Almost a year after Russian tanks first began rolling over the border into Ukraine, a war many expected would be over within a month continues to grind on. It’s grimly reminiscent of European conflicts of the 20th century—but it’s also the first war in history where both sides have made extensive use of cheap, startlingly effective small drones, the kind that can be bought at electronics stores or built with simple hobby kits.
When Russia launched its full-scale invasion, I knew two things for sure. First, that Ukraine was going to stun the world with what it could do with small do-it-yourself and consumer drones, a skillset that their drone hobbyists and tech experts had been tirelessly expanding ever since Russia’s earlier invasion in 2014 – efforts led by now-famous volunteer drone organizations like Aerorozvidka, whose members had become some of the world’s premier experts on building, modifying, and using small, cheap drones in warfare. Second, I knew that as an expert in both consumer and hobby drones, I was going to do my best to document what happened next.
While war rages in Ukraine, Norway’s intelligence service is warning of the increasing importance of Russia’s nuclear “deterrent” in the Arctic waters of the far north.
“As the importance of nuclear weapons and strategic deterrent forces increases, the Northern Fleet’s defense of the military bases in Kola, the Northern Bastion and the Barents Sea is also becoming more important,” the Norwegian Intelligence Service said in its annual report.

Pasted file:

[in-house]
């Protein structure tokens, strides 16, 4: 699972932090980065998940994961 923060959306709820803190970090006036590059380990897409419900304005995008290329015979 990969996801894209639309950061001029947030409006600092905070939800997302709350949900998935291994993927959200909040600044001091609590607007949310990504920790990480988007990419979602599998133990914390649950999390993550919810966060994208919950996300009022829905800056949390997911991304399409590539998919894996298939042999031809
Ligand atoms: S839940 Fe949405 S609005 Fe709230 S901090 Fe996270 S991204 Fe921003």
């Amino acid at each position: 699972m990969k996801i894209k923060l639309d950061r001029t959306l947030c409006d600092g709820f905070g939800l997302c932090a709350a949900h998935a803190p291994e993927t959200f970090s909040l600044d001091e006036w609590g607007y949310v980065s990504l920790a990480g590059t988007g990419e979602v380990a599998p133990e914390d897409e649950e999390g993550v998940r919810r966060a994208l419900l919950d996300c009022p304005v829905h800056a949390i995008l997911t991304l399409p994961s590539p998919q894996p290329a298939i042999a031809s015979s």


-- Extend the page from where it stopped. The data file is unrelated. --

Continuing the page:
‘Colossal amount’ of leaked methane, twice initial estimates, is equivalent to third of Denmark’s annual CO2 emissions or 1.3m cars
Seascape: the state of our oceans is supported by
Scientists fear methane erupting from the burst Nord Stream pipelines into the Baltic Sea could be one of the worst natural gas leaks ever and pose significant climate risks.
Neither of the two breached Nord Stream pipelines, which run between Russia and Germany, was operational, but both contained natural gas. This mostly consists of methane – a greenhouse gas that is the biggest cause of climate heating after carbon dioxide.
Biden wasn’t initially sold on sending the tanks, despite pressure to do so to give cover to Germany to send Ukraine some Leopard 2 tanks, the officials said. He warmed to the idea after Secretary of State Antony Blinken presented him with potential solutions to an issue that was very publicly exposing divisions within the U.S.-European alliance, the officials said.
With alternative sources in place, Putin’s attempt at blackmailing Europe on energy has failed.
By Jeffrey Sonnenfeld, the Lester Crown professor in management practice and a senior associate dean at the Yale School of Management, and Steven Tian, the director of research at the Yale Chief Executive Leadership Institute.